CAMERA CROSSFIRE: Ho Hos or Chemistry? That’s what I thought.


Let’s say it’s Monday and you’re sitting in virtual class. You have your camera off, as you usually do, and you’re trying your best to pay attention when your stomach rumbles, and you suddenly remember that you have one last package of Ho Hos waiting for you in the kitchen. Now, you have a dilemma on your hands. Ho Hos or Chemistry? It’s a tough call. But then again, who’s going to notice if you’re gone for a few minutes? No one, you realize, because your camera is off. Problem solved. You’re bounding out of your seat to snatch a snack before you know it, leaving your computer, your pencil, and all hope of learning any chemistry today far behind you.

If this sounds familiar, you’re not alone, and you’re not to blame. The option to turn your camera off during an online class is a temptation few can resist, and once you’re invisible, you can’t be expected to have your head in the game. After all, why would you stay in your chair when you can take a run around the block, play a video game, or simply stay in bed? If students are expected to be present and engaged in a world where distractions are an inevitable part of the school day, we need to say goodbye to the escape button we all press too often: “Turn Camera Off”.

“I like to turn on my camera because this way, the class feels more like normal,” says sophomore Jolie Duquene. “It helps the teachers feel like they are not alone and teaching to a screen, but instead teaching to active and participating students… I understand that not everyone has a camera, may have slower internet speeds, or may not feel comfortable turning one on, however I still think that we should turn on a camera to help class be filled with people and not circles.” Many students like Jolie feel that choosing to press the “Turn Camera On” button makes virtual learning a little less lonely. Mia Pageau, an Enloe senior, agrees. “I like being able to see other people in class to distract me from how weird it is to have class online,” she says. “Plus, if anyone else wants to have their camera on but is uncomfortable being the only one, it could make them more comfortable.”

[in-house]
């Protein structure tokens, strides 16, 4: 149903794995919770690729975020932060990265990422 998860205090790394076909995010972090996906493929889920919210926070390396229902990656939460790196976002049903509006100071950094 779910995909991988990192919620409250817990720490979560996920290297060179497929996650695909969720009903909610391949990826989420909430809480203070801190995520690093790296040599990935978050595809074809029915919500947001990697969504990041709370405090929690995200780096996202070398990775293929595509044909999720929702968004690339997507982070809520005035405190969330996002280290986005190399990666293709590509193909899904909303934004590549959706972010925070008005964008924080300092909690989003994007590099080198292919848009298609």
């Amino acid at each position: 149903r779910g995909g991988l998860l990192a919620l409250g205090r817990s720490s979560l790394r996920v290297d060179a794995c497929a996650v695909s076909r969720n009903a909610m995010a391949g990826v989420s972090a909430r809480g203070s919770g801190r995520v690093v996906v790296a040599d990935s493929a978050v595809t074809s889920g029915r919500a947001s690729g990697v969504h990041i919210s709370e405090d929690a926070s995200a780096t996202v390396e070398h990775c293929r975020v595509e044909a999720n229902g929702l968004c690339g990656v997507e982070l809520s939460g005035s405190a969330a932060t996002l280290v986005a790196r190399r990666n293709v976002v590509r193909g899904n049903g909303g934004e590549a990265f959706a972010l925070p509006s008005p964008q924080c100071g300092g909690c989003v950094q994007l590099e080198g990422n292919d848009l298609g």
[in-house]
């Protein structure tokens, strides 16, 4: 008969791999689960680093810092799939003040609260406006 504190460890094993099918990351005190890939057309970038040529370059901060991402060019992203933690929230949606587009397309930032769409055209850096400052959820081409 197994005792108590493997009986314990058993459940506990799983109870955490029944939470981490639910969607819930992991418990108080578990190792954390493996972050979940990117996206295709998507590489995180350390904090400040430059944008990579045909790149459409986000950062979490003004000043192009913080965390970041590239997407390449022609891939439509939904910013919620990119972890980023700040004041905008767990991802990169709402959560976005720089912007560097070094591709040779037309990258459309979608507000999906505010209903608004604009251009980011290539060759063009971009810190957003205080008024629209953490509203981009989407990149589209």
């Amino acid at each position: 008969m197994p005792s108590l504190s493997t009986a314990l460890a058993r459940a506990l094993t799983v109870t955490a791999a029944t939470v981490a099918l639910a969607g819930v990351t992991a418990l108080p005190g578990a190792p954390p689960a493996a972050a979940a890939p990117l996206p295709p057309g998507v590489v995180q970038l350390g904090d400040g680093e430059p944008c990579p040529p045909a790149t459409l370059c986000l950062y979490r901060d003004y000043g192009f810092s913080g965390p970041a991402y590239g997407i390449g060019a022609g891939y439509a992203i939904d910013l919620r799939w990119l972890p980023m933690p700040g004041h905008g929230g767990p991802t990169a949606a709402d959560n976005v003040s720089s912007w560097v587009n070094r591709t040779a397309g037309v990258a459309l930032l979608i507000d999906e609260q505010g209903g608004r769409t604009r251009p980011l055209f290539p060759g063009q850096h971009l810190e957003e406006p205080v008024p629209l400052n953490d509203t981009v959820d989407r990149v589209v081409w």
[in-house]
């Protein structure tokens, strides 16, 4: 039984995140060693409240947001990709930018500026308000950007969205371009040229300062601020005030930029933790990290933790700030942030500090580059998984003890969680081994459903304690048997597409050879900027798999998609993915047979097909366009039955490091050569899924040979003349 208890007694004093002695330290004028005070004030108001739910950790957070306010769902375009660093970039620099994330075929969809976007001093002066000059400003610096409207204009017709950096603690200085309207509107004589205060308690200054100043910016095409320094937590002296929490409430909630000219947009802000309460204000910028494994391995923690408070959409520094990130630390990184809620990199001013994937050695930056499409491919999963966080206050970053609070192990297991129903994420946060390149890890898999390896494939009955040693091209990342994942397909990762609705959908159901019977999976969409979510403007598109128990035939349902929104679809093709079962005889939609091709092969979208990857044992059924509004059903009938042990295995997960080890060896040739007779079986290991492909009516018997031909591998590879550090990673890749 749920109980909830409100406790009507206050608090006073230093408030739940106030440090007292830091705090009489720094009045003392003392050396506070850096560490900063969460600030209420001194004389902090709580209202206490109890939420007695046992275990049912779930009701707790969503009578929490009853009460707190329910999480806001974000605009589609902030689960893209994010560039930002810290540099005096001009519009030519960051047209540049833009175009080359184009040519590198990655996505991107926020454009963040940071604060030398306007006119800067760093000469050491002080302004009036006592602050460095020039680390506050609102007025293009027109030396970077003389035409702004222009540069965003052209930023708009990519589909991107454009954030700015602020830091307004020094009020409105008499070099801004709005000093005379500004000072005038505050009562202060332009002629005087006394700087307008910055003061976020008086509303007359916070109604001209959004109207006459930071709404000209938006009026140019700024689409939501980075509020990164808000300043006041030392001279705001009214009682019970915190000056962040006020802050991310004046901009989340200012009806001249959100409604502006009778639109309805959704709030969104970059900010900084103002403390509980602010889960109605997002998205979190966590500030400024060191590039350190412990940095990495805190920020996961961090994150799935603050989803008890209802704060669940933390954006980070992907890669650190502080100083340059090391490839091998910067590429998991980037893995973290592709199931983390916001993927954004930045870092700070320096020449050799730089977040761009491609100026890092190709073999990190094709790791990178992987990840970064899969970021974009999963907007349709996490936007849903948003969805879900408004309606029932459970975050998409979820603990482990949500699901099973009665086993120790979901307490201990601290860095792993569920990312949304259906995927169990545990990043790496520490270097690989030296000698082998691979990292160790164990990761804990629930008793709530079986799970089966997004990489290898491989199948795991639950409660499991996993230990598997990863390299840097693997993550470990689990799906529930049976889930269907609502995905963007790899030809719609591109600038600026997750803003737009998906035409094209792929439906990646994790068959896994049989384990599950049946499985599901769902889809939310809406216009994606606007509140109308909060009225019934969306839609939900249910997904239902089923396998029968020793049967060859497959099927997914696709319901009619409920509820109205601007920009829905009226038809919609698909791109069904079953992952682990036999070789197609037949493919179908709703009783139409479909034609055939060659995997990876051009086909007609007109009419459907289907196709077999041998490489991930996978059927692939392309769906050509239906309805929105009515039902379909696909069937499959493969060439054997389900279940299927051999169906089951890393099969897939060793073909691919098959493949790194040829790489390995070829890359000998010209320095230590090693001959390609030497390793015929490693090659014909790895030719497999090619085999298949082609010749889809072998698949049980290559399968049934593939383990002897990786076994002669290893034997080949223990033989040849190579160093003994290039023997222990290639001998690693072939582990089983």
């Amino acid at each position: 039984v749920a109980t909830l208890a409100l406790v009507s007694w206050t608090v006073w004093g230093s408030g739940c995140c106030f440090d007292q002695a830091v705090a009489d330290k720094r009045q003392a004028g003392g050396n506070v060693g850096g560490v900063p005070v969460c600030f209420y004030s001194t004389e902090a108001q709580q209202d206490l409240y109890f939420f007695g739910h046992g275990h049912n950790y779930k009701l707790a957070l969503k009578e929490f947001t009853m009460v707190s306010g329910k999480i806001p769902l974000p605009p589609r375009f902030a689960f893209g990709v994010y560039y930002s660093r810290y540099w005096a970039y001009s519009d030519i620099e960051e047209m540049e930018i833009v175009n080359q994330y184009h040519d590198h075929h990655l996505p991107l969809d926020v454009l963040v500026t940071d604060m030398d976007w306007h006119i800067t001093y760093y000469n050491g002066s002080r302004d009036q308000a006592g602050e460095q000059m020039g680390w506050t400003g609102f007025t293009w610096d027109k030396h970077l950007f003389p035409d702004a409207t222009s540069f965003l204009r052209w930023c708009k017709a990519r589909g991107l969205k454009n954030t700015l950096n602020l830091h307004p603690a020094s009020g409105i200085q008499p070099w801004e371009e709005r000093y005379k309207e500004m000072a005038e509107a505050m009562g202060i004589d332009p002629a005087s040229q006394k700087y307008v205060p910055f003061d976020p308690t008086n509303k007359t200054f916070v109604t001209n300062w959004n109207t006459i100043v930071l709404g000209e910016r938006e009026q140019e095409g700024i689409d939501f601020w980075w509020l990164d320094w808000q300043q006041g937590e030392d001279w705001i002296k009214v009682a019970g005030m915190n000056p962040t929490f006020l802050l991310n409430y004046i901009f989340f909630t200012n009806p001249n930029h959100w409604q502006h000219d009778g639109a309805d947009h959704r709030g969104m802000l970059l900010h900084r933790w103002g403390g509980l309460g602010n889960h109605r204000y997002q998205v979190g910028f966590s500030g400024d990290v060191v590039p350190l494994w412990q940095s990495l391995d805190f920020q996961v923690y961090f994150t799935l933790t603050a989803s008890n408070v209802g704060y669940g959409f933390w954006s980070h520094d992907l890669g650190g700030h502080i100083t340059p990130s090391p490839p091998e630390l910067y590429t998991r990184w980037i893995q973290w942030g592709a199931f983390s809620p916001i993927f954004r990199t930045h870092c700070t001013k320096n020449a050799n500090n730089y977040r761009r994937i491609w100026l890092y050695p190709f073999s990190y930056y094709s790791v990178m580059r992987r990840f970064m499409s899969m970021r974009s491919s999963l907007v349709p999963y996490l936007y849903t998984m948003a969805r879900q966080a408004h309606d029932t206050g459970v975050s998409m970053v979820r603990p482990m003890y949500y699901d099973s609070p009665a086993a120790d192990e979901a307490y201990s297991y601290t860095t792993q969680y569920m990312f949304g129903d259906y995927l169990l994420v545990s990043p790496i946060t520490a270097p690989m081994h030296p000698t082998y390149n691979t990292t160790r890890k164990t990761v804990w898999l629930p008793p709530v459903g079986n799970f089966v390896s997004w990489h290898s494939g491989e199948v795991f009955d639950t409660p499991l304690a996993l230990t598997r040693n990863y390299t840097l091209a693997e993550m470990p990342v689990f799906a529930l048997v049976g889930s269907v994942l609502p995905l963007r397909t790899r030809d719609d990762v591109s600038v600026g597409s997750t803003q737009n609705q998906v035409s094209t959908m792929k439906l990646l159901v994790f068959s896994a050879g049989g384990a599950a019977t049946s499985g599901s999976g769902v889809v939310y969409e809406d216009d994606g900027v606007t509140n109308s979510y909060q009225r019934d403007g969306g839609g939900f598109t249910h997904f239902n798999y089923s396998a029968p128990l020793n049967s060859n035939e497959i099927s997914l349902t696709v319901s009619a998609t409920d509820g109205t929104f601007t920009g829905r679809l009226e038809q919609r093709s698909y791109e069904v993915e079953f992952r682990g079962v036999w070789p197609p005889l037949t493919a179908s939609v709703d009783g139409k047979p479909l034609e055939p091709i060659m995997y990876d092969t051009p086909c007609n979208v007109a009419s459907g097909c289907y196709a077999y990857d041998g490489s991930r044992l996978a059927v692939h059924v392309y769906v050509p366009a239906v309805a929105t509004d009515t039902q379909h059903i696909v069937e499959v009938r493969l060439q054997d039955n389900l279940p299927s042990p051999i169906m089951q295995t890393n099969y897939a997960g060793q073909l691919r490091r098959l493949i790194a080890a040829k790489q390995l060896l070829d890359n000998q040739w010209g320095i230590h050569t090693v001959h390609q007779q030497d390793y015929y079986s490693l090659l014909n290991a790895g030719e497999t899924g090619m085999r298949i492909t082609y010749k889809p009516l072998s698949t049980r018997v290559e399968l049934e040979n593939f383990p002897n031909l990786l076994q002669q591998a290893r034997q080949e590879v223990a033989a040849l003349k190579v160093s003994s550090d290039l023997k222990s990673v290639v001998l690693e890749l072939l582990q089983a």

If you’re anything like Jolie or Mia, you understand that seeing other classmates makes virtual learning feel more like the in-person Enloe learning we all miss and love. But for many teachers, the luxury of a friendly face is often nowhere to be found. Of the whole Enloe community, teachers may be facing the greatest inflexibility and discomfort. Many teachers find themselves teaching a class of colored circles, which perhaps inflicts the most loneliness and discomfort of all. Imagine waking up every day, ready to teach your students, and when class time comes around, you are the only visible person in the class. The students are there, but being the only one visible might make you lonely and self-conscious. To make matters worse, when attempting to involve students by asking questions, nobody feels compelled to answer, so you are met with silence. This is a common reality for many of our teachers at Enloe – shouldn’t students give a little more compassion, help our teachers out a little more?

All in all, turning the camera on helps to unite the Enloe community. Students are able to focus and learn more, and get to know their classmates. Teachers are able to feel a little more comfortable, and make class more collaborative and effective. As an Enloe body, we should band together, turn on cameras, and make virtual learning as effective as it can be.